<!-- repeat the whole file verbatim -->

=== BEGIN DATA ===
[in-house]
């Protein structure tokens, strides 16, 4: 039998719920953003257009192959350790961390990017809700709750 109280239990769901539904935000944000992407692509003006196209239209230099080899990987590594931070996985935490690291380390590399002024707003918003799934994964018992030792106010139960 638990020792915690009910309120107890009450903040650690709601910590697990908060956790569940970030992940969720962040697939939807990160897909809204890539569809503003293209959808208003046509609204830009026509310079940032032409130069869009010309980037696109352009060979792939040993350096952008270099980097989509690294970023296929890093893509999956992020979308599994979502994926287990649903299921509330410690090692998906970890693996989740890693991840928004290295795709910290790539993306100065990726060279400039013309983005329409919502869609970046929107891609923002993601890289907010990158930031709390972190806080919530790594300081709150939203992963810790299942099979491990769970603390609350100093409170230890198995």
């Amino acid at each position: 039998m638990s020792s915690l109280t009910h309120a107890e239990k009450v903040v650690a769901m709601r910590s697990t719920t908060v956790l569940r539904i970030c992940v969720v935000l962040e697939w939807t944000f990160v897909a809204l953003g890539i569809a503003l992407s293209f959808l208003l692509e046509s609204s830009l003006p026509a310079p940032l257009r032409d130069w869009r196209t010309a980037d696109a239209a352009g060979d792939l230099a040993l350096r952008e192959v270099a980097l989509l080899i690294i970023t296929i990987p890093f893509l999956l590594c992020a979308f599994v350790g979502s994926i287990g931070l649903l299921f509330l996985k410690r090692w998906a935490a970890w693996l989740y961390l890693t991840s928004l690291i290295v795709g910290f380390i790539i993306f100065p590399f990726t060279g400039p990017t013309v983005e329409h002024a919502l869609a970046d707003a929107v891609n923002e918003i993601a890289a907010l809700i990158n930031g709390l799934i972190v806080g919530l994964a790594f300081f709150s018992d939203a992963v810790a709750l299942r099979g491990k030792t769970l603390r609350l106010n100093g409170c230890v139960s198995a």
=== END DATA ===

[in-house]
């Protein structure tokens, strides 16, 4: 039998719920953003257009192959350790961390990017809700709750 109280239990769901539904935000944000992407692509003006196209239209230099080899990987590594931070996985935490690291380390590399002024707003918003799934994964018992030792106010139960 638990020792915690009910309120107890009450903040650690709601910590697990908060956790569940970030992940969720962040697939939807990160897909809204890539569809503003293209959808208003046509609204830009026509310079940032032409130069869009010309980037696109352009060979792939040993350096952008270099980097989509690294970023296929890093893509999956992020979308599994979502994926287990649903299921509330410690090692998906970890693996989740890693991840928004290295795709910290790539993306100065990726060279400039013309983005329409919502869609970046929107891609923002993601890289907010990158930031709390972190806080919530790594300081709150939203992963810790299942099979491990769970603390609350100093409170230890198995």
């Amino acid at each position: 039998m638990s020792s915690l109280t009910h309120a107890e239990k009450v903040v650690a769901m709601r910590s697990t719920t908060v956790l569940r539904i970030c992940v969720v935000l962040e697939w939807t944000f990160v897909a809204l953003g890539i569809a503003l992407s293209f959808l208003l692509e046509s609204s830009l003006p026509a310079p940032l257009r032409d130069w869009r196209t010309a980037d696109a239209a352009g060979d792939l230099a040993l350096r952008e192959v270099a980097l989509l080899i690294i970023t296929i990987p890093f893509l999956l590594c992020a979308f599994v350790g979502s994926i287990g931070l649903l299921f509330l996985k410690r090692w998906a935490a970890w693996l989740y961390l890693t991840s928004l690291i290295v795709g910290f380390i790539i993306f100065p590399f990726t060279g400039p990017t013309v983005e329409h002024a919502l869609a970046d707003a929107v891609n923002e918003i993601a890289a907010l809700i990158n930031g709390l799934i972190v806080g919530l994964a790594f300081f709150s018992d939203a992963v810790a709750l299942r099979g491990k030792t769970l603390r609350l106010n100093g409170c230890v139960s198995a």